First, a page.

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2 Historically Accurate Cases That Show How QA Could Have Saved A Ton Of Money!

Let’s take the fact you don’t want to be embraced for granted. No one does. And yet there are always explicit kinds of people, even among the likes of NASA engineers and MIT graduates who tend to step on the same rake over and over again.

Sure, while burning a couple of millions doesn’t sound too dramatic on their scale of projects, draining your tax money because of easily avoided miscalculations does! It’s painfully embracing even to the brightest minds in the universe.

Taking a gamble at unknown industry and failing is one thing. But dooming projects you are best at because of tiny bits of easily avoidable inaccuracy is an entirely different picture.

Yeah, maybe you can call our Quality Assurance service a bit overreactive, but it’s only because we tend to ensure that products are released when they are ready. Quality runs through our veins. That’s why we would like you to be the judge – are following inaccuracies acceptable?

Number One: NASA’s Mars Climate Orbiter

This story took place in 1998. NASA’s climate orbiter mission on Mars was a complete fiasco. Their spacecraft simply fell down, when approaching Red Planet’s orbit like a stone. Do note that the stone has glided to its doom along with $125 million!

How’d that happen? Nope, no little green men were involved. Nobody blasted our craft down and there we no interplanetary war declarations. We simply forgot to convert the data from Empiric to Metric.

The thing is that there was an international tea, of experts working on the project. Thus all of the involved members have agreed upon a single system of measurement.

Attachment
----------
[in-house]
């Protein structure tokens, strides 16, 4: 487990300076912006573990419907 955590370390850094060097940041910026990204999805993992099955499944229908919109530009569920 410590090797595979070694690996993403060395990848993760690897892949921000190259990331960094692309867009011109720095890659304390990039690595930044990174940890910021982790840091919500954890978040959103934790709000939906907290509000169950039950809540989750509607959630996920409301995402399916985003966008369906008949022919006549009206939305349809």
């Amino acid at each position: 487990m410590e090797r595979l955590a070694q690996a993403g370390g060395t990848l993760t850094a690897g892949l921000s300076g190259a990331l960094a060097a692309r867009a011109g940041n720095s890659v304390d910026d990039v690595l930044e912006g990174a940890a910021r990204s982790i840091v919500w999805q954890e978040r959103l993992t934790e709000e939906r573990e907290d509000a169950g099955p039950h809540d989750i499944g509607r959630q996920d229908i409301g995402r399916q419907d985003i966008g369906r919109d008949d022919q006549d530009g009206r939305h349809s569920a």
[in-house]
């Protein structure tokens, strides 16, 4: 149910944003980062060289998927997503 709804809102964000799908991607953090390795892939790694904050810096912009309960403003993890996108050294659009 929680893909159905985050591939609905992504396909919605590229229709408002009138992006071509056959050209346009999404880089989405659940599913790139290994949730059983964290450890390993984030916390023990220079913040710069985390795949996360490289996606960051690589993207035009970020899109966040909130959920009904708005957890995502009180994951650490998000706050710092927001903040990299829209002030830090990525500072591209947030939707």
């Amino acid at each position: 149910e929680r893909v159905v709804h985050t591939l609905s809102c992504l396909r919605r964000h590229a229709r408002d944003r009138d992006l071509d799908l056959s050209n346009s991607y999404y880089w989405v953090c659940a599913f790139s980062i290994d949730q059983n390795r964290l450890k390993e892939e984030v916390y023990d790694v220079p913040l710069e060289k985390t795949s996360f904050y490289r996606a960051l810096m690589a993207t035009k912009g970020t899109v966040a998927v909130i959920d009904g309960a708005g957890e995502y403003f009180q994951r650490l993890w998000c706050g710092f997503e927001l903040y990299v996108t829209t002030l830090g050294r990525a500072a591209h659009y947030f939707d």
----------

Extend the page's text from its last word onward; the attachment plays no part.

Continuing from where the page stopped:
A single QA session would have prevented the embarrassing experience from ever happening. A simple check could have saved millions. Hopefully people at NASA learn from their mistakes.

Microsoft VS Pirates!

August 24th was a fabulous day in 2007 for anyone but a person who wanted to install Windows. There was a thing back in the day – Windows Genuine Advantage – and it was meant to stop digital piracy. And guess what – it didn’t work. Not in the way it was supposed to at least.

WGA considered legally purchased copies of Vista as pirated software. You, as a user, were told about the error and punished with zero access to several features of the OS. Funny thing about the bug is that it was caused by both man and machine. Someone just uploaded an early version of WGA on to the servers.

Lessons learned

Mistakes are easily avoidable if enough attention is dedicated to them. Eah, you can learn from them. They can make you and your company stronger, but…

…If you are not as big as NASA or Microsoft, you won’t probably have that second chance. You won’t have the time or resources for fixes and redemption. Users will simply move on. So why risk it if there’s QA?